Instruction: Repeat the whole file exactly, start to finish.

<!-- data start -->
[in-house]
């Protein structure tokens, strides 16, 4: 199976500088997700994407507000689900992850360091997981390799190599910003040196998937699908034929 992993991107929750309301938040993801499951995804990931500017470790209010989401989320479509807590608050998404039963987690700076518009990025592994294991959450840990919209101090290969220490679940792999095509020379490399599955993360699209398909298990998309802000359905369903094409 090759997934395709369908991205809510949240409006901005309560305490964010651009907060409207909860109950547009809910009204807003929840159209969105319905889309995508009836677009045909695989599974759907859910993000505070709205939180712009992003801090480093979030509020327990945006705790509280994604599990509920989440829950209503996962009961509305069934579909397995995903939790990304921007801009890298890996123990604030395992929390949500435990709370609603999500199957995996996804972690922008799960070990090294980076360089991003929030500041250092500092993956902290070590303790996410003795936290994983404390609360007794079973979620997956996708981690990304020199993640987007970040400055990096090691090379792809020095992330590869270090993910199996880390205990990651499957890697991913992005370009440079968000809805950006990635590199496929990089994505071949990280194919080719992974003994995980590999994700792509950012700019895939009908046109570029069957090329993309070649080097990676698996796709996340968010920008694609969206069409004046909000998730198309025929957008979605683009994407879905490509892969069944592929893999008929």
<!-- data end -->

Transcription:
[in-house]
């Protein structure tokens, strides 16, 4: 199976500088997700994407507000689900992850360091997981390799190599910003040196998937699908034929 992993991107929750309301938040993801499951995804990931500017470790209010989401989320479509807590608050998404039963987690700076518009990025592994294991959450840990919209101090290969220490679940792999095509020379490399599955993360699209398909298990998309802000359905369903094409 090759997934395709369908991205809510949240409006901005309560305490964010651009907060409207909860109950547009809910009204807003929840159209969105319905889309995508009836677009045909695989599974759907859910993000505070709205939180712009992003801090480093979030509020327990945006705790509280994604599990509920989440829950209503996962009961509305069934579909397995995903939790990304921007801009890298890996123990604030395992929390949500435990709370609603999500199957995996996804972690922008799960070990090294980076360089991003929030500041250092500092993956902290070590303790996410003795936290994983404390609360007794079973979620997956996708981690990304020199993640987007970040400055990096090691090379792809020095992330590869270090993910199996880390205990990651499957890697991913992005370009440079968000809805950006990635590199496929990089994505071949990280194919080719992974003994995980590999994700792509950012700019895939009908046109570029069957090329993309070649080097990676698996796709996340968010920008694609969206069409004046909000998730198309025929957008979605683009994407879905490509892969069944592929893999008929």